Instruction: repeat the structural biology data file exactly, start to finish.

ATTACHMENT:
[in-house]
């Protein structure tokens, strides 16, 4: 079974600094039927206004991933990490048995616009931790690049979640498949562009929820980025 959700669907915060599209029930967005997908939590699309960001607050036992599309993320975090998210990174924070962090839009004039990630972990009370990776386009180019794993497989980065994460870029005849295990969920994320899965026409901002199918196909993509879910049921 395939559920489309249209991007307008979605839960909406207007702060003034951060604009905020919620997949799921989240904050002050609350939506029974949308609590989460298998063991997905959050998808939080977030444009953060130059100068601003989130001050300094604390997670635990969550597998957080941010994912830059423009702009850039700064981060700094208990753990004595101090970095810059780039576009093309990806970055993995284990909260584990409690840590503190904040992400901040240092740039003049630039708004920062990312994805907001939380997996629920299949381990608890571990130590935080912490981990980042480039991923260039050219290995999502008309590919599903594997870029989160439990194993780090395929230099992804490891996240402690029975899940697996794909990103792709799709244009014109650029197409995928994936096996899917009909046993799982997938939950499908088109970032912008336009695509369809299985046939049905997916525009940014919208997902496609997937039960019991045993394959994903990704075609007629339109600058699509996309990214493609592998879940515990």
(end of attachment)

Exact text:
[in-house]
């Protein structure tokens, strides 16, 4: 079974600094039927206004991933990490048995616009931790690049979640498949562009929820980025 959700669907915060599209029930967005997908939590699309960001607050036992599309993320975090998210990174924070962090839009004039990630972990009370990776386009180019794993497989980065994460870029005849295990969920994320899965026409901002199918196909993509879910049921 395939559920489309249209991007307008979605839960909406207007702060003034951060604009905020919620997949799921989240904050002050609350939506029974949308609590989460298998063991997905959050998808939080977030444009953060130059100068601003989130001050300094604390997670635990969550597998957080941010994912830059423009702009850039700064981060700094208990753990004595101090970095810059780039576009093309990806970055993995284990909260584990409690840590503190904040992400901040240092740039003049630039708004920062990312994805907001939380997996629920299949381990608890571990130590935080912490981990980042480039991923260039050219290995999502008309590919599903594997870029989160439990194993780090395929230099992804490891996240402690029975899940697996794909990103792709799709244009014109650029197409995928994936096996899917009909046993799982997938939950499908088109970032912008336009695509369809299985046939049905997916525009940014919208997902496609997937039960019991045993394959994903990704075609007629339109600058699509996309990214493609592998879940515990």